Wed, May 21, 2008
Boeing Will Likely Offer 767s To Tide Over Dreamliner
There might be at least one bright
spot for Boeing, as the American planemaker struggles to deliver
its oft-delayed 787 Dreamliner to waiting customers. Those delivery
delays -- some as long as 30 months --
means several airlines are looking for alternate planes to tide
them over, and Boeing happens to have a similarly-sized widebody
just waiting for more orders.
The Seattle Post-Intelligencer reports Boeing's 767 production
line in Everett, WA is currently cranking out just one plane per
month, against an order backlog of just 49 planes. As recently as
February -- after Boeing lost a lucrative US Air Force tanker
contract to an Airbus-derived plane -- it looked as though
production of the venerable widebody would end within two years...
but the 787's problems might extend that timeframe
Sources tell the P-I Boeing plans to boost 767 production to two
planes a month starting in 2009... regardless of whether Boeing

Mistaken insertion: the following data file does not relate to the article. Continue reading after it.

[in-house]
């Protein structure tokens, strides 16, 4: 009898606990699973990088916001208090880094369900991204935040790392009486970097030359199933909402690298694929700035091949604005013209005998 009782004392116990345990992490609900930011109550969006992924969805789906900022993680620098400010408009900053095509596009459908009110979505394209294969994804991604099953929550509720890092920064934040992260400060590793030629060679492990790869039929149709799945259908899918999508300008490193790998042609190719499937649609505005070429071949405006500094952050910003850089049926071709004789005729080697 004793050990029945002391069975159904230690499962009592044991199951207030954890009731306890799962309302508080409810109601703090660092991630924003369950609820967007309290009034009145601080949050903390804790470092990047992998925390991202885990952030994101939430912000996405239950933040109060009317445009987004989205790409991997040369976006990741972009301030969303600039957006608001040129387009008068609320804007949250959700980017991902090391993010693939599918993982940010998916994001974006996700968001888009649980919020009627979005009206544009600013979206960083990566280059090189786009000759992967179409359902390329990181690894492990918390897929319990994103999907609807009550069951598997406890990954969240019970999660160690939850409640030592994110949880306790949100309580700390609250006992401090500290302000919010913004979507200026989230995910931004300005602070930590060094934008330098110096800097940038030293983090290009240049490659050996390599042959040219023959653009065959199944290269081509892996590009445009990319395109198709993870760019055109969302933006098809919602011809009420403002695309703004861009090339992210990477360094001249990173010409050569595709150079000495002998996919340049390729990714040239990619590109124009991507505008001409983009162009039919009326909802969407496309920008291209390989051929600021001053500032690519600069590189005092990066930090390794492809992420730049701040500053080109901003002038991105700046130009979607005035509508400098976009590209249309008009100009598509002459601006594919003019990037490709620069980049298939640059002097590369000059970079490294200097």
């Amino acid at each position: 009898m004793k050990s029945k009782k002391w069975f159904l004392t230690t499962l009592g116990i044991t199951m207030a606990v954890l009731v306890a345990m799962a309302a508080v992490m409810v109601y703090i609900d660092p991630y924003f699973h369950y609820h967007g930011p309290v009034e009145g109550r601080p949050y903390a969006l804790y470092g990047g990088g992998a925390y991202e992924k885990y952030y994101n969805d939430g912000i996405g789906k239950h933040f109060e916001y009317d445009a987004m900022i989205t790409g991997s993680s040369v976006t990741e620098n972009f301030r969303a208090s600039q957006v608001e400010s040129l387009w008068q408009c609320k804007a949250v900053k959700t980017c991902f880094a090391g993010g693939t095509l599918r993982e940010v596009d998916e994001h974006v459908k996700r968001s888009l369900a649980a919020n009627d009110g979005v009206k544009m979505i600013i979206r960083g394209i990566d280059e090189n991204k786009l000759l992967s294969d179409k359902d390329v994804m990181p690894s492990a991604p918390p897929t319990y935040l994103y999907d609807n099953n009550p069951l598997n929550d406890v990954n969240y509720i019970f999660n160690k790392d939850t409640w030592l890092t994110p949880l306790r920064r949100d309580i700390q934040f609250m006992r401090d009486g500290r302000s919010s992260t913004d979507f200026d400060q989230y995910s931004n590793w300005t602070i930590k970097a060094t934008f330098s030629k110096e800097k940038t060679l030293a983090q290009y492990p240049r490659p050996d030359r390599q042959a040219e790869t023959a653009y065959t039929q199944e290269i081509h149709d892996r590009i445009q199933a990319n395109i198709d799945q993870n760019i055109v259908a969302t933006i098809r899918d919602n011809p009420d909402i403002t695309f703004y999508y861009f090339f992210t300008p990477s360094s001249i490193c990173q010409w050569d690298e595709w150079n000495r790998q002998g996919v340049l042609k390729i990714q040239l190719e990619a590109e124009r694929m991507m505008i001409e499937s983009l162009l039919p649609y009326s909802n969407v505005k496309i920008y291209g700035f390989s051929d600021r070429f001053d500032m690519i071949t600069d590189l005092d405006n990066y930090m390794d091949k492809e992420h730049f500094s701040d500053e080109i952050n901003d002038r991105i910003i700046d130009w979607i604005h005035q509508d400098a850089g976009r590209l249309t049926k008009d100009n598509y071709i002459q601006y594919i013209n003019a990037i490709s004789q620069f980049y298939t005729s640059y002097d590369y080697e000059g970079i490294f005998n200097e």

wins its GAO protest of the KC-X award, and the contract goes out
for rebid. The reason -- to provide waiting 787 customers with
aircraft, as they wait for their composite-bodied wonders to
"Everyone on the line knows the rates are going up, and why,"
said one unidentified 767 worker. "It's not over yet."
Such a move isn't unprecedented. Most recently, Airbus bumped up
production of its A330 family of twin-engine aircraft, to provide
customers for its similarly-delayed A350 XWB with aircraft until
that plane is ready for delivery in 2013. The line has also seen a
resurgence due to the KC-X win -- the Northrop/EADS KC-45A is
derived from the A330-200 commercial airliner -- as well as the
recently-introduced A330 Freighter.
Arguably, the A330 and the even-older 767 are far from
state-of-the-art aircraft, at least certainly not as advanced as
the upcoming Dreamliner and XWB. But that doesn't matter for many
airlines which had already planned new long-haul service with their
planes, only to see those schedules pushed off for years... those
carriers are willing to take what they can get.
Sources say Boeing is making a concerted effort to sell or lease
more 767s... but the company won't officially comment.
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